A crown gear or contrate gear is a particular form of bevel gear whose teeth project at right angles to the plane of the wheel; in their orientation the teeth resemble the points on a crown. A crown gear can only mesh accurately with another bevel gear, although crown gears are sometimes seen meshing with spur gears. A crown gear is also sometimes meshed with an escapement such as found in mechanical clocks.

Crown gear
Hypoid gears resemble spiral bevel gears, except that the shaft axes are offset, not intersecting. The pitch surfaces appear conical but, to compensate for the offset shaft, are in fact hyperboloids of revolution.

Gear Hypoid gears

Main article: Worm gear Worm gear

Main article: Rack and pinion Rack and pinion
Rack railway

See also
Gear parts labelled

Common abbreviations

  • n.  Rotational velocity. (Measured, for example, in r.p.m.)
    ω  Angular velocity. (Radians per unit time.) (1 r.p.m. = π/30 radians per second.)
    N.  Number of teeth.
    Path of contact. The path followed by the point of contact between two meshing gear teeth.
    Line of action, also called 'Pressure line'. The line along which the force between two meshing gear teeth is directed. It has the same direction as the force vector. In general, the line of action changes from moment to moment during the period of engagement of a pair of teeth. For involute gears, however, the tooth-to-tooth force is always directed along the same line -- that is, the line of action is constant. this implies that for involute gears the path of contact is also a straight line, coincident with the line of action -- as is indeed the case. Further note on tooth force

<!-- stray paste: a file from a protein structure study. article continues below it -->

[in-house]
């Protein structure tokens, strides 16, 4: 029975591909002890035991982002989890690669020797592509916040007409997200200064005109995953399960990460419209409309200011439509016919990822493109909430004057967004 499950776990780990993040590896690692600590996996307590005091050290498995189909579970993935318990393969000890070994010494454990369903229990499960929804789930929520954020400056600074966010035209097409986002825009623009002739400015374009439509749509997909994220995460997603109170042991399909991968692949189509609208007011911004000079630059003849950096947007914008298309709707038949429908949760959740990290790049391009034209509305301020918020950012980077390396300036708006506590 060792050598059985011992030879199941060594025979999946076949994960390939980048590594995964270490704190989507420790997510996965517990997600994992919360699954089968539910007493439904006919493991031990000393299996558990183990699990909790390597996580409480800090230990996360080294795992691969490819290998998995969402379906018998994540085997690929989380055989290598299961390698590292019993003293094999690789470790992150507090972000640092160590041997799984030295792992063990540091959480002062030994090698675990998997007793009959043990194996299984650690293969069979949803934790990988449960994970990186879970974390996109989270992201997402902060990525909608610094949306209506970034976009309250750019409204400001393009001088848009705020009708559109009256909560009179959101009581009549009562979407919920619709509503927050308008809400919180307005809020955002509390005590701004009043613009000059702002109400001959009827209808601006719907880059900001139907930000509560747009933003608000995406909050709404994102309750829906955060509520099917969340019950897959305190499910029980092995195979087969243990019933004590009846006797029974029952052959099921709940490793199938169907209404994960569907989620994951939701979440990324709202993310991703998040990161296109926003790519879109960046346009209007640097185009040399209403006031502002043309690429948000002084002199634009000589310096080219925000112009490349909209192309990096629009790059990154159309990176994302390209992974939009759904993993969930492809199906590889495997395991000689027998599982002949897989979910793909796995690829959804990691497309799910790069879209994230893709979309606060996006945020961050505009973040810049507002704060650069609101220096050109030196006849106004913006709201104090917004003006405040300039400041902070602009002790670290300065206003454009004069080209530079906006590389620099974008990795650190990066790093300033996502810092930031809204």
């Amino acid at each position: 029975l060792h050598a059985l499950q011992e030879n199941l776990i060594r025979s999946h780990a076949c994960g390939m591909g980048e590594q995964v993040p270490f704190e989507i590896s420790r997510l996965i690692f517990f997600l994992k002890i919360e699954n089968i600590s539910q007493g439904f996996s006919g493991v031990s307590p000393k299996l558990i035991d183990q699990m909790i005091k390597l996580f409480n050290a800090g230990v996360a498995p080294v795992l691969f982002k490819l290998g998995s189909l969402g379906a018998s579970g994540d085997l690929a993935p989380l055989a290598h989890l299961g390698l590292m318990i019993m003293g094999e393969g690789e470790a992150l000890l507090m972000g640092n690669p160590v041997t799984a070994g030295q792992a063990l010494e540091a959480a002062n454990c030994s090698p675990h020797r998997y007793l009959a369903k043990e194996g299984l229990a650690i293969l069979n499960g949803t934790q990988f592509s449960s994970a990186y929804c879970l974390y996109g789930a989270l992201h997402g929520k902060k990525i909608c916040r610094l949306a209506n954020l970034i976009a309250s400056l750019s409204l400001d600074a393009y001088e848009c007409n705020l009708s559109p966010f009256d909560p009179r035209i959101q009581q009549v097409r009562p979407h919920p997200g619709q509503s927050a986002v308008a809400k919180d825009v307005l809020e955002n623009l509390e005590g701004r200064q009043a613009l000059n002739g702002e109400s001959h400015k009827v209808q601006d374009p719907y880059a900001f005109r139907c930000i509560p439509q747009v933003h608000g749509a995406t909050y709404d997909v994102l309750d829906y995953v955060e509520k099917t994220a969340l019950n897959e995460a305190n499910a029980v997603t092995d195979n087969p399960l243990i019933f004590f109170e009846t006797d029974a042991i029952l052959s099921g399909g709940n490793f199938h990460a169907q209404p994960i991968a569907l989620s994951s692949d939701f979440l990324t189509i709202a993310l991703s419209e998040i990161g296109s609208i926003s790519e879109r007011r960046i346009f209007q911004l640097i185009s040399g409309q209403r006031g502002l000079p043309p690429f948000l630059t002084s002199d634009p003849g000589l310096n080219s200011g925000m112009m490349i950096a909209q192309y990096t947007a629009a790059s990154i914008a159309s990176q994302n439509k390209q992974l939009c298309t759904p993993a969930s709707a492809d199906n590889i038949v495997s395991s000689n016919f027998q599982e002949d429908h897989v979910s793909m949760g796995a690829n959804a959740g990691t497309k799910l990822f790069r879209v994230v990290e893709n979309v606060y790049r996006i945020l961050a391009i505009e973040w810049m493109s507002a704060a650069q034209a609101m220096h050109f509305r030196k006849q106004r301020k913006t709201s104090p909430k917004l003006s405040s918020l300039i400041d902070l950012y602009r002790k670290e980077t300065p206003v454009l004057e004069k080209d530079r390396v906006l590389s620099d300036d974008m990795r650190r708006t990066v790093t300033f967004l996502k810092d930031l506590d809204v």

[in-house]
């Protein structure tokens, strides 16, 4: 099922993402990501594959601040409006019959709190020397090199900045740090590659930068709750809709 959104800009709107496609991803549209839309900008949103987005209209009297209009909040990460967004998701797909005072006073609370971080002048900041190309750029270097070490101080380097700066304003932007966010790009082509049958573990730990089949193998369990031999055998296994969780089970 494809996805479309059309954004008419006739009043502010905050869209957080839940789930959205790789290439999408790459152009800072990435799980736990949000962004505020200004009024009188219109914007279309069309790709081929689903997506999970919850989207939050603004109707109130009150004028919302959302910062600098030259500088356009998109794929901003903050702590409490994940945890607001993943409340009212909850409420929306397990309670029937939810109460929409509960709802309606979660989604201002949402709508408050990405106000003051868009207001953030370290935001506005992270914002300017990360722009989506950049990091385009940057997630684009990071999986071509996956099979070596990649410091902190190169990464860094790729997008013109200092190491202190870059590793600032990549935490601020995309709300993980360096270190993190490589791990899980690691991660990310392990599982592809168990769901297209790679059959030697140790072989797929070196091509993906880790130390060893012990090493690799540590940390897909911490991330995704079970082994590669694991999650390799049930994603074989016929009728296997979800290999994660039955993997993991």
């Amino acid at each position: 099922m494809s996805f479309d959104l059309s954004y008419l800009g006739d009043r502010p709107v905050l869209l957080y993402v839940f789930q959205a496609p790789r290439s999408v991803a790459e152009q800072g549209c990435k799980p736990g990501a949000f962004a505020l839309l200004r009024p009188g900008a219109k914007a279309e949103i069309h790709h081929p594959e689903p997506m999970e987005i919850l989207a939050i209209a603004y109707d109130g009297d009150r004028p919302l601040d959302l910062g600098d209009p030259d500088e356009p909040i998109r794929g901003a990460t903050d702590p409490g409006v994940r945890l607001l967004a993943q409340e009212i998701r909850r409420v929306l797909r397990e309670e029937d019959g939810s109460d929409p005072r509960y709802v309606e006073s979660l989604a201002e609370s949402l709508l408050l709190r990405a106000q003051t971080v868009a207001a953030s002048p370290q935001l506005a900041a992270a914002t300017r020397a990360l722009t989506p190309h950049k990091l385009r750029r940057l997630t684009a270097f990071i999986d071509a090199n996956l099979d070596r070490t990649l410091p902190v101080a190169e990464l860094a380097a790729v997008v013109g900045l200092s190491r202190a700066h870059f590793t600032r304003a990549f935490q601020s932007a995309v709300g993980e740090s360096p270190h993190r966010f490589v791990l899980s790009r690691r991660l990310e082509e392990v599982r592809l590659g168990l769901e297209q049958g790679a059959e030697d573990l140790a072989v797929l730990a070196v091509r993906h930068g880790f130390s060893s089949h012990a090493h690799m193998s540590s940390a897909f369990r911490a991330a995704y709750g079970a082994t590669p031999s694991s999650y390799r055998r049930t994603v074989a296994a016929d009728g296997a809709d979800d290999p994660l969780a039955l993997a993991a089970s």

Axis. The axis of revolution of the gear; center line of the shaft.
    Pitch point (p). The point where the line of action crosses a line joining the two gear axes.
    Pitch circle. A circle, centered on and perpendicular to the axis, and passing through the pitch point. Sometimes also called the 'pitch line', although it is a circle.
    Pitch diameter (D). Diameter of a pitch circle. Equal to twice the perpendicular distance from the axis to the pitch point. The nominal gear size is usually the pitch diameter.
    Pitch surface. For cylindrical gears, this is the cylinder formed by projecting a pitch circle in the axial direction. More generally, it is the surface formed by the sum of all the pitch circles as one moves along the axis. Eg., for bevel gears it is a cone.
    Angle of action. Angle with vertex at the gear center, one leg on the point where mating teeth first make contact, the other leg on the point where they disengage.
    Arc of action. The segment of a pitch circle subtended by the angle of action.